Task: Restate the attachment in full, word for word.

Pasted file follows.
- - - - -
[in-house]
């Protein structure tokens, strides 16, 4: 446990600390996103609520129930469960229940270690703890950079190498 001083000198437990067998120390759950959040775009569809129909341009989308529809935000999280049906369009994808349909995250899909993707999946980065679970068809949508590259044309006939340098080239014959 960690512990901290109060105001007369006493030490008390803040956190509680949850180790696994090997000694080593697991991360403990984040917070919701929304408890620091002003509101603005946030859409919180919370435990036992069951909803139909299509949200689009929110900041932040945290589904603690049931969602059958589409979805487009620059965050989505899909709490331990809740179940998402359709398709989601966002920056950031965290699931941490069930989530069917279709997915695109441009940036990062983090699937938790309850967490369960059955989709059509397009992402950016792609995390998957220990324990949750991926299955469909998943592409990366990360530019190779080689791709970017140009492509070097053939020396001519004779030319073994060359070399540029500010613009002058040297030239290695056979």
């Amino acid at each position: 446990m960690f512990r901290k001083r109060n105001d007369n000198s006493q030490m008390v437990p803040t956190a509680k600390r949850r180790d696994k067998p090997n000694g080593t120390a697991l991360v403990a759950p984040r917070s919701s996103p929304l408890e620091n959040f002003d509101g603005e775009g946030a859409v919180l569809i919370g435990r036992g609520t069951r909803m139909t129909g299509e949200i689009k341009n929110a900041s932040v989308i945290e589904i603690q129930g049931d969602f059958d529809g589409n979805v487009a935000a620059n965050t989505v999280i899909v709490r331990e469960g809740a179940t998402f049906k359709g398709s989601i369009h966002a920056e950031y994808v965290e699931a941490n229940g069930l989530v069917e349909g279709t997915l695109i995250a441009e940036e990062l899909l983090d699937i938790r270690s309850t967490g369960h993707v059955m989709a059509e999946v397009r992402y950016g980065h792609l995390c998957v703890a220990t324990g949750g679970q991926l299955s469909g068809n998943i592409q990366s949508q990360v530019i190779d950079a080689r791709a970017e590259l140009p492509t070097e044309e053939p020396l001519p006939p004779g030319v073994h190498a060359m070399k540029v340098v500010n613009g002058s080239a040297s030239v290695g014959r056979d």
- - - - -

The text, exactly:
[in-house]
């Protein structure tokens, strides 16, 4: 446990600390996103609520129930469960229940270690703890950079190498 001083000198437990067998120390759950959040775009569809129909341009989308529809935000999280049906369009994808349909995250899909993707999946980065679970068809949508590259044309006939340098080239014959 960690512990901290109060105001007369006493030490008390803040956190509680949850180790696994090997000694080593697991991360403990984040917070919701929304408890620091002003509101603005946030859409919180919370435990036992069951909803139909299509949200689009929110900041932040945290589904603690049931969602059958589409979805487009620059965050989505899909709490331990809740179940998402359709398709989601966002920056950031965290699931941490069930989530069917279709997915695109441009940036990062983090699937938790309850967490369960059955989709059509397009992402950016792609995390998957220990324990949750991926299955469909998943592409990366990360530019190779080689791709970017140009492509070097053939020396001519004779030319073994060359070399540029500010613009002058040297030239290695056979």
């Amino acid at each position: 446990m960690f512990r901290k001083r109060n105001d007369n000198s006493q030490m008390v437990p803040t956190a509680k600390r949850r180790d696994k067998p090997n000694g080593t120390a697991l991360v403990a759950p984040r917070s919701s996103p929304l408890e620091n959040f002003d509101g603005e775009g946030a859409v919180l569809i919370g435990r036992g609520t069951r909803m139909t129909g299509e949200i689009k341009n929110a900041s932040v989308i945290e589904i603690q129930g049931d969602f059958d529809g589409n979805v487009a935000a620059n965050t989505v999280i899909v709490r331990e469960g809740a179940t998402f049906k359709g398709s989601i369009h966002a920056e950031y994808v965290e699931a941490n229940g069930l989530v069917e349909g279709t997915l695109i995250a441009e940036e990062l899909l983090d699937i938790r270690s309850t967490g369960h993707v059955m989709a059509e999946v397009r992402y950016g980065h792609l995390c998957v703890a220990t324990g949750g679970q991926l299955s469909g068809n998943i592409q990366s949508q990360v530019i190779d950079a080689r791709a970017e590259l140009p492509t070097e044309e053939p020396l001519p006939p004779g030319v073994h190498a060359m070399k540029v340098v500010n613009g002058s080239a040297s030239v290695g014959r056979d």